Dog shootings appear to occur under one of two circumstances:
- Directly related to the animal (e.g. a dog running at large) or
- Indirectly involving a dog as an innocent bystander ("e.g. officers executing a warrant feel threatened by a barking dog and before assessing the level of danger or even giving the owner a chance to restrain or confine the dog, they shoot him.")
Because there is no national record or database that is tracking dog shootings, it is hard to tell if incidents are on the rise; however, these incidents can be greatly mitigated through effective training of law enforcement officers. Training officers on dog behavior can help them identify when a dog is truly showing signs of aggression and is a potential menace to them or to the public. Training officers on the use of nonlethal alternatives, such as pepper spray or using a catch pole, can reduce companion animal deaths and spare suffering to the animals and their owners. Additionally, teaching officers about identifying dog behavior may lessen the amount of breed discrimination against pit-bull type dogs, who are often shot simply based on prejudice. Requiring law enforcement officers to have body-worn cameras would also provide a valuable training tool, while at the same time documenting encounters with dogs that would be helpful for investigating and resolving complaints.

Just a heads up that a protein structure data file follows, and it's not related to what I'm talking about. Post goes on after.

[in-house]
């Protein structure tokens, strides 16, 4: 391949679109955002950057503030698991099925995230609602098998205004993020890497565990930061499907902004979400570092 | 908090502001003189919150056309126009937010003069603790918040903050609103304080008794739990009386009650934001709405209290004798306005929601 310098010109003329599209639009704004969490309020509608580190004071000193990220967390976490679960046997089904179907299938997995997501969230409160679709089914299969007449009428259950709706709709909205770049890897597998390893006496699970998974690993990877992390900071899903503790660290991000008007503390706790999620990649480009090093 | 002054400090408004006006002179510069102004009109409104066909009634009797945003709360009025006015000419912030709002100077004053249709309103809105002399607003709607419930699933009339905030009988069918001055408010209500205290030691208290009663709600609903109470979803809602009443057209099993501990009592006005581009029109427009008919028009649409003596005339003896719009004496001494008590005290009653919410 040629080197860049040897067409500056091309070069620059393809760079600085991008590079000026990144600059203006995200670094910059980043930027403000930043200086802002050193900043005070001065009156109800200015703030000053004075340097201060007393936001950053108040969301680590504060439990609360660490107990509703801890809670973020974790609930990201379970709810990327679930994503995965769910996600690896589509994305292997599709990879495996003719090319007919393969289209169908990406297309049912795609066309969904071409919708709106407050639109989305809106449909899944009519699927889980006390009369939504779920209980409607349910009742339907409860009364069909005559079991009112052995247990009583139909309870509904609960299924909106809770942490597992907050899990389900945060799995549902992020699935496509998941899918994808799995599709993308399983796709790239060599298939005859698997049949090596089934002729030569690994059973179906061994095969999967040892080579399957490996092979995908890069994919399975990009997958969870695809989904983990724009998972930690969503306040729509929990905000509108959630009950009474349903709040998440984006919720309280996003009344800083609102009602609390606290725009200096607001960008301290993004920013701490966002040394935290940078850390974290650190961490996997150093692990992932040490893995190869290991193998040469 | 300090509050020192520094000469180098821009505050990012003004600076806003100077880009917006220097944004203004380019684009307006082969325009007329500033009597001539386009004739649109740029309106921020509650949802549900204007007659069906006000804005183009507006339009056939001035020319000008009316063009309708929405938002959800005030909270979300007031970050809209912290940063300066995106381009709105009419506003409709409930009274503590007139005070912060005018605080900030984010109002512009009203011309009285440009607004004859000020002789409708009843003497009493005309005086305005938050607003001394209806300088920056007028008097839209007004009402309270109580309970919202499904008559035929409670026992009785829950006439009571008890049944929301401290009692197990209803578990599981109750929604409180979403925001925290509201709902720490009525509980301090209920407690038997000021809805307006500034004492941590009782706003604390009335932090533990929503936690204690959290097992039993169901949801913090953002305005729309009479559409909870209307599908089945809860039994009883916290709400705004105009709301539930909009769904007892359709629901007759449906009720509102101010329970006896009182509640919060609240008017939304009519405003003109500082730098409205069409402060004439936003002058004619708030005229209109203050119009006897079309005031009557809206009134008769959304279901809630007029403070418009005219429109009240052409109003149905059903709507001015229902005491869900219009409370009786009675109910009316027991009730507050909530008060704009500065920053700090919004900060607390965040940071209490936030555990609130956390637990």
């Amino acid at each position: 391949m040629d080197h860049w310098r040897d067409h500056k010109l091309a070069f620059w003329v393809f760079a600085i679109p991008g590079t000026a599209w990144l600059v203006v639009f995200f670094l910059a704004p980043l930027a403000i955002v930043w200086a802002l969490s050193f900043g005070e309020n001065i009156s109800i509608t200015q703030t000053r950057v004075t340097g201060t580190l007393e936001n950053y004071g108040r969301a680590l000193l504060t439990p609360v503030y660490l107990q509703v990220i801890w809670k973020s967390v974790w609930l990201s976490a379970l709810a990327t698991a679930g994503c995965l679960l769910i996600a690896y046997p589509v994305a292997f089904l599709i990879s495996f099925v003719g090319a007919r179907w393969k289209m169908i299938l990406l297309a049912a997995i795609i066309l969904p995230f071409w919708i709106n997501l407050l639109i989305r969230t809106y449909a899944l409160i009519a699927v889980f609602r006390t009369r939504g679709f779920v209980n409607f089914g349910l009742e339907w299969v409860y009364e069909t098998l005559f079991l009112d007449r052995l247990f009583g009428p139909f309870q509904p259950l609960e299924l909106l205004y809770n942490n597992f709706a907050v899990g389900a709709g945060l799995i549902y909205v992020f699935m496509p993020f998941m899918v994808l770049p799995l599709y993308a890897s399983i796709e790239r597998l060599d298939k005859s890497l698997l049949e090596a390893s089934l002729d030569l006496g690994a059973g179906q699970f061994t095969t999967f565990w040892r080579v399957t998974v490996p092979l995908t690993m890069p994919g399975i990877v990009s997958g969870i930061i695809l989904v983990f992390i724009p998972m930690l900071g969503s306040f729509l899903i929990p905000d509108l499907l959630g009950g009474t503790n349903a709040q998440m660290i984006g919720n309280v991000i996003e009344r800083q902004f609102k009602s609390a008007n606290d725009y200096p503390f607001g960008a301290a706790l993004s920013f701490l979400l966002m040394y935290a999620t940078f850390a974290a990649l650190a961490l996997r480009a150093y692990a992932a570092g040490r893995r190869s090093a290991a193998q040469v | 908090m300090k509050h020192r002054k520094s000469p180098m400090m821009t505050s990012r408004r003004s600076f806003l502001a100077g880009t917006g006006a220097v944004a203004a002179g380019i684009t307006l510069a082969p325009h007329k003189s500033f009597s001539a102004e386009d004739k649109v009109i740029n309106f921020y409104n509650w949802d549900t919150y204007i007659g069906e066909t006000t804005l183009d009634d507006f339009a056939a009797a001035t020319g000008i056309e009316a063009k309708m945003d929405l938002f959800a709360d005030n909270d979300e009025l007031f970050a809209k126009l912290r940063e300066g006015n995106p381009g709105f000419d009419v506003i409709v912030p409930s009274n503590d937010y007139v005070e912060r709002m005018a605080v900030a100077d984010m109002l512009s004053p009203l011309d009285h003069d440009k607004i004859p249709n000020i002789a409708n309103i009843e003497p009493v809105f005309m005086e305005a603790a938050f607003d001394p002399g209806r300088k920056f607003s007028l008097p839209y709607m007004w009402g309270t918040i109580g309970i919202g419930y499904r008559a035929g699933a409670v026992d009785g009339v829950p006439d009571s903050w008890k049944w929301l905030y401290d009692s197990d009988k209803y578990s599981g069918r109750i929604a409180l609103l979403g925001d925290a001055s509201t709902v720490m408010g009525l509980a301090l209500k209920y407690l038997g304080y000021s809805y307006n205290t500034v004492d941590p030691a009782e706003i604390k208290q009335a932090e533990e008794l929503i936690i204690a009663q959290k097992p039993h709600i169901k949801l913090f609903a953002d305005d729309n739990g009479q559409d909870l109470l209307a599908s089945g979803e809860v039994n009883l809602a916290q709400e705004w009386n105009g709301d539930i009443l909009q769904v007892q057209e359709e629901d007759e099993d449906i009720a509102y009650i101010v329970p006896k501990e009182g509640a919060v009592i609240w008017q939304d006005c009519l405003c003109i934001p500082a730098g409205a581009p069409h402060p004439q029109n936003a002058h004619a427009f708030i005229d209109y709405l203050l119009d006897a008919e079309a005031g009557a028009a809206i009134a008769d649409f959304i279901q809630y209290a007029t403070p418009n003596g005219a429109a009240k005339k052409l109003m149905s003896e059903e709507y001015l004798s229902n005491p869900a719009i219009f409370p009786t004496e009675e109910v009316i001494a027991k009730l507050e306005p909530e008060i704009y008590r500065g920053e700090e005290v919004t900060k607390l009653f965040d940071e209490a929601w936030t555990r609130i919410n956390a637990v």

Training law enforcement officers on how to deal effectively and safely with dogs should be incorporated in every law enforcement training school in the country, for the safety of both law enforcement officers and the dogs they encounter on a regular basis.
Colo. Rev. Stat. Ann. § 29-5-12 (West 2013)
50 Ill. Comp. Stat. Ann. 705/10.14 (West 2014)
Tenn. Code Ann. § 38-8-117 (West 2004)